Hello again everybody,
|Stock image from Google.com|
I would just like to apologise for the ridiculously late post, there's been so much going on this week it's been mad. I had a second RVI appointment within a month which is very rare for me as I usually get seen twice a year, this was to discuss the drug that I'll be talking about today. It's gotten around to that time of the month again and I'm not going to lie I'm in so much pain I can barely get out of bed and it sucks, other than that I have a skin condition called Acanthosis Nigricans (AN for short) which you only get if you're insulin resistant, the AN for me is on my neck and my upper abdomen directly below my breasts and the skin has dried out and split and resulted in an infection. University is coming up and I've been stationary shopping and preparing myself so, like I say, it's been pretty hectic.
However, I am back now and today's post will be looking at a possible "treatment" for need of a better word, for POMC, now it's important to note that this drug is absolutely not a cure or a treatment for POMC but I couldn't think of a better word of it at the moment, management I suppose would be a better description actually, but for now I shall get into the post.
When I was in York taking the call from Professor Farooqi she suggested that because of my rapid weight gain and lifestyle and diet she was concerned about me as a 5 stone weight gain in 9 months is really not good by anybody's standards, she suggested that while I am waiting to be eligible for the Setmelanotide trials (still not eligible at the moment and unsure of when this will be) I should try another drug called Liraglutide. To be honest her tone of voice when she said "have you ever been offered Liraglutide before?" wasn't something that filled me with hope. You know when someone says something and you know that they know there is a reason you've never been told something like that? Yeah, that's the feeling I got.
She told me about it, explained that it seems to have worked for people with POMC before and it might be worth giving it a go, obviously I got my hopes right up once again (5th time lucky eh?) and I was so excited to bring my RVI appointment forward to get right on this drug. Before I rushed into anything I decided I would do a bit of research of my own so I wasn't going into the appointment without knowledge, here is what I found.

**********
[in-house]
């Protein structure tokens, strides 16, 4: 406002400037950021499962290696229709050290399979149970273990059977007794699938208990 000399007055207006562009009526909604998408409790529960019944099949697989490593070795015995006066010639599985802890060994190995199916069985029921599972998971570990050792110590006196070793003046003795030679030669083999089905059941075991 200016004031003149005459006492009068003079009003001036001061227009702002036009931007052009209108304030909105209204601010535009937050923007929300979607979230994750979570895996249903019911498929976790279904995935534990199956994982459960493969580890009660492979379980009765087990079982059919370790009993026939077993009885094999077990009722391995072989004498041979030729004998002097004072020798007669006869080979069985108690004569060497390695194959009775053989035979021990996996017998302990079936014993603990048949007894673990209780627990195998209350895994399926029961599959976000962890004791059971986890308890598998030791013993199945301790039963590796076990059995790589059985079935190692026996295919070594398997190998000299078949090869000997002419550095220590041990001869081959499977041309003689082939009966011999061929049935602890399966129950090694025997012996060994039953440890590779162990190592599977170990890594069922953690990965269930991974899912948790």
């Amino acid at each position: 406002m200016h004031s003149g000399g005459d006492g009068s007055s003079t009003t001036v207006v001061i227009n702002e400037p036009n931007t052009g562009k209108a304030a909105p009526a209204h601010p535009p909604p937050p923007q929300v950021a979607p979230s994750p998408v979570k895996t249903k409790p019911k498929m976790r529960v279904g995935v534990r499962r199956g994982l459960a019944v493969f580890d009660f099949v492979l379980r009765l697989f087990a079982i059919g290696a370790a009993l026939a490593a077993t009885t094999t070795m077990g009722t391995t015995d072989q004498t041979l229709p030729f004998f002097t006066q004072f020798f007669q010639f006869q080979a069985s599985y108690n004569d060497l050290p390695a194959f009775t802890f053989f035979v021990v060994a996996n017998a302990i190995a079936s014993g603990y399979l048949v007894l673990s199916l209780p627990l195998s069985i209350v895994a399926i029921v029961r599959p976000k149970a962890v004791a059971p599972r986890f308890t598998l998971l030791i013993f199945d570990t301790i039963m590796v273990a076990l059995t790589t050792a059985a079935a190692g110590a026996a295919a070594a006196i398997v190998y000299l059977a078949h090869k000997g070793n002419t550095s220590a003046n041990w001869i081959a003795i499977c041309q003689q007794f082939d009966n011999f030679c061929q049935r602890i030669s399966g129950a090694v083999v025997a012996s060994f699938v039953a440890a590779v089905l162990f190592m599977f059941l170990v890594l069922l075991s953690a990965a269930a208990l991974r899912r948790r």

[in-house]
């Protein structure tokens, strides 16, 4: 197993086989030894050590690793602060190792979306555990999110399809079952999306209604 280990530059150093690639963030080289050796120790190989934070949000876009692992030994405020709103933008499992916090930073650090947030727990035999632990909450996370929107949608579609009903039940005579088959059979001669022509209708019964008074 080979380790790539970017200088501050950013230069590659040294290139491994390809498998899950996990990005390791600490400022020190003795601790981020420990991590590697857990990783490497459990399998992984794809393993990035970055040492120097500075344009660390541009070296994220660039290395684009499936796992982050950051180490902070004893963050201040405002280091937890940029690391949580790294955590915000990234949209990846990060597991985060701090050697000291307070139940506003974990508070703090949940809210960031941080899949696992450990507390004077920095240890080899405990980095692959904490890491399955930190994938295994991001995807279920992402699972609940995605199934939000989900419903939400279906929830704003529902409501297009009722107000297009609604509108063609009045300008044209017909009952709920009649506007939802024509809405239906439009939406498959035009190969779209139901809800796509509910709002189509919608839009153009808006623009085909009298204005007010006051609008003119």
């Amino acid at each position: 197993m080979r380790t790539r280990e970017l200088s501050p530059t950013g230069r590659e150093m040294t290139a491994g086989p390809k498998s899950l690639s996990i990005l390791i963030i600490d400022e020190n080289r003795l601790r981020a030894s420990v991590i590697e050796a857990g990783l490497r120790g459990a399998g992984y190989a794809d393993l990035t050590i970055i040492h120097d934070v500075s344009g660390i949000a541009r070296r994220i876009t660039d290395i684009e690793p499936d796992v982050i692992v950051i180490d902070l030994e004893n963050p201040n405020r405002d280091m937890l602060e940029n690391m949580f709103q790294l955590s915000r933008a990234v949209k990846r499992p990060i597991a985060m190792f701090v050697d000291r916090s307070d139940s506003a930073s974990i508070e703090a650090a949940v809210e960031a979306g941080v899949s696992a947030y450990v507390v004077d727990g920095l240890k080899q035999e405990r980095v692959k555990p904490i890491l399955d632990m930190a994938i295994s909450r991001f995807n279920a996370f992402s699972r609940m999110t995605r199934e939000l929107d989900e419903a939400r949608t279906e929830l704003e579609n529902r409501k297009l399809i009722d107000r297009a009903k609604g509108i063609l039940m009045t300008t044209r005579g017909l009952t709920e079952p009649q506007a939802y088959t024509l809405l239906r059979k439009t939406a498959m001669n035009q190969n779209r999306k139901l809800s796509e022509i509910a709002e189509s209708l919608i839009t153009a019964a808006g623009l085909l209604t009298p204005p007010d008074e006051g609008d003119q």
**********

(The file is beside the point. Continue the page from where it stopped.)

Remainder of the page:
Liraglutide also known as Saxenda or Victoza is a drug that was initially developed to be used by those with moderate to severe diabetes and is in the same class as a drug named Byetta, it is derivative of a hormone called GLP-1 which basically stimulates insulin secretion and expands insulin making beta cells in the pancreas. In the beginning the main point of the drug was to drastically cut blood sugar levels and reduce weight in people with diabetes, however after some development the drug is now able to "work on" the MC4R reception, usually faulty in those with POMC which control weight gain and regulation. It was only prescribed for type 2 diabetes until this point, it has since been prescribed to people with POMC and positive results have been seen. Find more information about the drug in general here. The drug itself is very new and a lot of doctors I have spoken t in the last several weeks know very little about it other than the basics.
Now, obviously I am being given this for weight management as I am not diabetic but I am insulin resistant, those being given this drug for diabetes are given a "normal" dose of the drug usually 1.8mg however people using it purely for weight management are given a DOUBLE dose. Right now, in my head the drug sounds amazing! i can't wait to try it and I'm 100% sure it'll do me some good. However, I also found online that if you have previously been on Metformin, another drug to regulate insulin, and have been intolerant of that, which I was while taking it, you may have an intolerance to Liraglutide, something which dampened my hopes slightly. I was still willing to try the drug though, inroder for the drug to be administered it is one injection each day in the upper arm, thigh or lower abdomen. I would also not be allowed to drink alcohol whatsoever as Liraglutide and alcohol mixed has serious side effects such as increased heartbeat and death.